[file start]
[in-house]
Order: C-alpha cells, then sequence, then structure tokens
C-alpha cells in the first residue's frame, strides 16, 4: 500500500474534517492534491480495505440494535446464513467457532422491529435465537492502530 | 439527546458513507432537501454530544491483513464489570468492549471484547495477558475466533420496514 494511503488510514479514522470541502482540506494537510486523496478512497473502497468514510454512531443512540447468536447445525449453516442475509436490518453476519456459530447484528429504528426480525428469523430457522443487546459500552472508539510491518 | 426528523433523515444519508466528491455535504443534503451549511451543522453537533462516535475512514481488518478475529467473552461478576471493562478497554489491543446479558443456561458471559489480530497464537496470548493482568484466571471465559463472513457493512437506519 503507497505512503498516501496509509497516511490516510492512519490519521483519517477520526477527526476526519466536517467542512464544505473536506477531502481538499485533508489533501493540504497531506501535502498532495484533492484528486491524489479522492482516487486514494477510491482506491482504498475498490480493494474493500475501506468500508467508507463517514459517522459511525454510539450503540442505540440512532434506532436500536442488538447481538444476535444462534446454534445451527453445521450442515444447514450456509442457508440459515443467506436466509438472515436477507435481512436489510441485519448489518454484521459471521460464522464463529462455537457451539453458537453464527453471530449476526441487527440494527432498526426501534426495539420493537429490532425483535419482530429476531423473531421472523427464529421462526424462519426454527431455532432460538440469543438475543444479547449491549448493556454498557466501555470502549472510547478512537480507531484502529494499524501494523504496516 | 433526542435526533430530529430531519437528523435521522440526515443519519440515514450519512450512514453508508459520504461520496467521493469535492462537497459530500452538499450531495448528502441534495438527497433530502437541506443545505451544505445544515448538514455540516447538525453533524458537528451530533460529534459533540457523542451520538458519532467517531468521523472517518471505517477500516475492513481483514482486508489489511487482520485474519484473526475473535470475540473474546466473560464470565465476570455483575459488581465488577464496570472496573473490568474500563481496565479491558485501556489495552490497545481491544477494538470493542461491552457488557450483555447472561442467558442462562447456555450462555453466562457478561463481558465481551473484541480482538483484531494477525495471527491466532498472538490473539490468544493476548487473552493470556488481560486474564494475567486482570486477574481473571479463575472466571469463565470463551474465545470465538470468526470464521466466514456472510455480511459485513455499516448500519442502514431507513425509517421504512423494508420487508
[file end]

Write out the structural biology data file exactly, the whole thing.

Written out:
[in-house]
Order: C-alpha cells, then sequence, then structure tokens
C-alpha cells in the first residue's frame, strides 16, 4: 500500500474534517492534491480495505440494535446464513467457532422491529435465537492502530 | 439527546458513507432537501454530544491483513464489570468492549471484547495477558475466533420496514 494511503488510514479514522470541502482540506494537510486523496478512497473502497468514510454512531443512540447468536447445525449453516442475509436490518453476519456459530447484528429504528426480525428469523430457522443487546459500552472508539510491518 | 426528523433523515444519508466528491455535504443534503451549511451543522453537533462516535475512514481488518478475529467473552461478576471493562478497554489491543446479558443456561458471559489480530497464537496470548493482568484466571471465559463472513457493512437506519 503507497505512503498516501496509509497516511490516510492512519490519521483519517477520526477527526476526519466536517467542512464544505473536506477531502481538499485533508489533501493540504497531506501535502498532495484533492484528486491524489479522492482516487486514494477510491482506491482504498475498490480493494474493500475501506468500508467508507463517514459517522459511525454510539450503540442505540440512532434506532436500536442488538447481538444476535444462534446454534445451527453445521450442515444447514450456509442457508440459515443467506436466509438472515436477507435481512436489510441485519448489518454484521459471521460464522464463529462455537457451539453458537453464527453471530449476526441487527440494527432498526426501534426495539420493537429490532425483535419482530429476531423473531421472523427464529421462526424462519426454527431455532432460538440469543438475543444479547449491549448493556454498557466501555470502549472510547478512537480507531484502529494499524501494523504496516 | 433526542435526533430530529430531519437528523435521522440526515443519519440515514450519512450512514453508508459520504461520496467521493469535492462537497459530500452538499450531495448528502441534495438527497433530502437541506443545505451544505445544515448538514455540516447538525453533524458537528451530533460529534459533540457523542451520538458519532467517531468521523472517518471505517477500516475492513481483514482486508489489511487482520485474519484473526475473535470475540473474546466473560464470565465476570455483575459488581465488577464496570472496573473490568474500563481496565479491558485501556489495552490497545481491544477494538470493542461491552457488557450483555447472561442467558442462562447456555450462555453466562457478561463481558465481551473484541480482538483484531494477525495471527491466532498472538490473539490468544493476548487473552493470556488481560486474564494475567486482570486477574481473571479463575472466571469463565470463551474465545470465538470468526470464521466466514456472510455480511459485513455499516448500519442502514431507513425509517421504512423494508420487508